The world’s largest retailer says Visa’s price-fixing has cost it at least $5 billion.
In July 2012, Visa, MasterCard and other major banks reached a settlement with certain retailers in which they paid more than $7 billion and lowered the fees they charge stores.
But Walmart, Target and several other retailers argued the settlement cost was too low, and opted out of the payment so they were able to sue independently.
Companies that opted out of the settlement have argued that the deal wouldn’t prohibit card networks from raising card-processing fees later on and would require merchants to waive their rights to sue payment networks on all current or future payment methods, ranging from credit cards to mobile phones.
Visa and MasterCard have been pushing merchants and banks to adopt the technology, arguing it could significantly reduce the impact of data breaches. Both companies have set an October 2015 deadline for merchants to upgrade to the technology or face increased liability for future data breaches.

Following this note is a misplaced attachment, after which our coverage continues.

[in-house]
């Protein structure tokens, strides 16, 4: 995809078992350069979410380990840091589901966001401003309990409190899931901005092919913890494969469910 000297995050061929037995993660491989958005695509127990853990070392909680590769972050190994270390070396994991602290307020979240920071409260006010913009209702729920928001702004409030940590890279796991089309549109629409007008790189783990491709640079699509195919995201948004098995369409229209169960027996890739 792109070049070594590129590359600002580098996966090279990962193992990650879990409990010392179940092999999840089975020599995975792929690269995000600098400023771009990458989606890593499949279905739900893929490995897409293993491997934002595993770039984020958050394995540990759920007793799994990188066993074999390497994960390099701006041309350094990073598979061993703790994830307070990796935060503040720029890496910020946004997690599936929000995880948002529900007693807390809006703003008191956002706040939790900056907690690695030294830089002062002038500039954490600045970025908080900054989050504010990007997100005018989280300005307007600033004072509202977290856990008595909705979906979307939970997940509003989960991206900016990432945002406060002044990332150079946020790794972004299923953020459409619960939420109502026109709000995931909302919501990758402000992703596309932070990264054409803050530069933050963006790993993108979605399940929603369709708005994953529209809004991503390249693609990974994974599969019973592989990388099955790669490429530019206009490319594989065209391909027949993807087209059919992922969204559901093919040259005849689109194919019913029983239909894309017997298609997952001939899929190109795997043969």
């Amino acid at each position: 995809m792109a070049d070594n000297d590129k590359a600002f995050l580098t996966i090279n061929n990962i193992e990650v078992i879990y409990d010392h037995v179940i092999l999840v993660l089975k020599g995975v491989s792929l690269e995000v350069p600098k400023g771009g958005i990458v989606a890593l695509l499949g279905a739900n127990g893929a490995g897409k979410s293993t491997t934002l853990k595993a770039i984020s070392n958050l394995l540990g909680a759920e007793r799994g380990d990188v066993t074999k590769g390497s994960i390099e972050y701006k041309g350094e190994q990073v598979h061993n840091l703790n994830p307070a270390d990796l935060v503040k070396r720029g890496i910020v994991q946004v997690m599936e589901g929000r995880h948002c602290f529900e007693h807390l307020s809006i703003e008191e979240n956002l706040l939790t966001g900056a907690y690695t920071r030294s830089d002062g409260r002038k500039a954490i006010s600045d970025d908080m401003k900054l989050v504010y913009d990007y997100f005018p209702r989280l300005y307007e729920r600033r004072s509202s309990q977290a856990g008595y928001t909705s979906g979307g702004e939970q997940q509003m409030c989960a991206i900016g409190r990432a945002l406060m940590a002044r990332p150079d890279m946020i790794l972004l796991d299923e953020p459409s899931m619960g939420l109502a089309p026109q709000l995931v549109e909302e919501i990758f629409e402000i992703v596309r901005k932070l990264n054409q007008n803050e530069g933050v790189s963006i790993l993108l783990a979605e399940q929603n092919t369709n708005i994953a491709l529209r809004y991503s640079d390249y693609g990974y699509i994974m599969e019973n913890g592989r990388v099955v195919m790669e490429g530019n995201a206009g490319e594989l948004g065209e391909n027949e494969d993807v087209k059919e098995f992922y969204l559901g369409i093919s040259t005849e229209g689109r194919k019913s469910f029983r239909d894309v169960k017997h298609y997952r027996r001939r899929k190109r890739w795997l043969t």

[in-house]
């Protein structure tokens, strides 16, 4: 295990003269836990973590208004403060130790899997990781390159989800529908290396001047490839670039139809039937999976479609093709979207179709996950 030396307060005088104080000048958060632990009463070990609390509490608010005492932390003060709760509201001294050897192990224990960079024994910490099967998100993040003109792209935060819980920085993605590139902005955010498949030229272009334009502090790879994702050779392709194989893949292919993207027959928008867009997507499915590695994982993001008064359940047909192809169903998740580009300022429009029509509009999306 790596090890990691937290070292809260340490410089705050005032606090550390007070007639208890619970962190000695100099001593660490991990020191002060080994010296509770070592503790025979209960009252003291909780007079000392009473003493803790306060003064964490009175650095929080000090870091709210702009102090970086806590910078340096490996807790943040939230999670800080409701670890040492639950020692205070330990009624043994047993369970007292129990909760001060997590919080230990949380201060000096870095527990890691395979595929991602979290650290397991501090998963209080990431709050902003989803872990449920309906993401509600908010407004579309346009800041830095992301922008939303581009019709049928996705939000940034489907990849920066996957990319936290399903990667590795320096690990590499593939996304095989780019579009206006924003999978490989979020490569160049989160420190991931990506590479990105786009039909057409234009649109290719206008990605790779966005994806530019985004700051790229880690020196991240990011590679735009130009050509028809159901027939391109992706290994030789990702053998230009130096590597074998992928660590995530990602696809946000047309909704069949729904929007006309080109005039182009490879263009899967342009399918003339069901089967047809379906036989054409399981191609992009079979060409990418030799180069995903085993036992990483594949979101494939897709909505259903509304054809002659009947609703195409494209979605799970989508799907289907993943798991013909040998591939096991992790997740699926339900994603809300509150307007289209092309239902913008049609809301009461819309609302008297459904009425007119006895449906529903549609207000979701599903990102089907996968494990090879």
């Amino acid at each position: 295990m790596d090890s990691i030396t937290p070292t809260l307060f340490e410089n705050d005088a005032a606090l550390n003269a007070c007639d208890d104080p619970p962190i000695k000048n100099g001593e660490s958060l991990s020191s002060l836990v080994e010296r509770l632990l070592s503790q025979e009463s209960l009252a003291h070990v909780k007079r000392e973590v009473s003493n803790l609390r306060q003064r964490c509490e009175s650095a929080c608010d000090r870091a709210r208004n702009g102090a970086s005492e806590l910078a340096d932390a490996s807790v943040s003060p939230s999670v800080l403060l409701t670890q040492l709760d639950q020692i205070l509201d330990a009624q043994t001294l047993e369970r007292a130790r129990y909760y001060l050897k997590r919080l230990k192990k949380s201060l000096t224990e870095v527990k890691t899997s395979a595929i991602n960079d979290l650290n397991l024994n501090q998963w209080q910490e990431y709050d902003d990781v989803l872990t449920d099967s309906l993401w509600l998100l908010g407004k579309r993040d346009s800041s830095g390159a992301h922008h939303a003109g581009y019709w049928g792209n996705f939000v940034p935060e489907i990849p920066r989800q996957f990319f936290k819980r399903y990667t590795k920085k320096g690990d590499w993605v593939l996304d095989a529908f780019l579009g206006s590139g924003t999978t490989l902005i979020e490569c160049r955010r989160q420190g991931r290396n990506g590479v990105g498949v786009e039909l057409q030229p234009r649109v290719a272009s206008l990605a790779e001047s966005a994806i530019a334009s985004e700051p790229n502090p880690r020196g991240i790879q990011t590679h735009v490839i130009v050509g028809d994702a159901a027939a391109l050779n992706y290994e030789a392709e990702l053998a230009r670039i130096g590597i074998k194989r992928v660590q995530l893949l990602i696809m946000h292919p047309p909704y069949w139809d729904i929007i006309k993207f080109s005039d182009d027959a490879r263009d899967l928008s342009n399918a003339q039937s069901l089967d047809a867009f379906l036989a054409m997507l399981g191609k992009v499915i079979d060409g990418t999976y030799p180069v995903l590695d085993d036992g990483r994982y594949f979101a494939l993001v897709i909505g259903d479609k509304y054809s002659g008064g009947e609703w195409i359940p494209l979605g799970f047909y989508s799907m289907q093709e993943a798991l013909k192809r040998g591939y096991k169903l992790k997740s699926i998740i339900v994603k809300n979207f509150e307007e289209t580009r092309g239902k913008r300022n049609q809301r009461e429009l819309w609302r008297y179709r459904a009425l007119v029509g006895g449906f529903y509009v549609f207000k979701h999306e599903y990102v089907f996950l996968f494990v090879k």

“The anticompetitive conduct of Visa and the banks forced Wal-Mart to raise retail prices paid by its customers and/or reduce retail services provided to its customers as a means of offsetting some of the artificially inflated Interchange Fees,” the company said. “As a result, Wal-Mart’s retail sales were below what they would have been otherwise.”
WMT stock is down 3% year to date.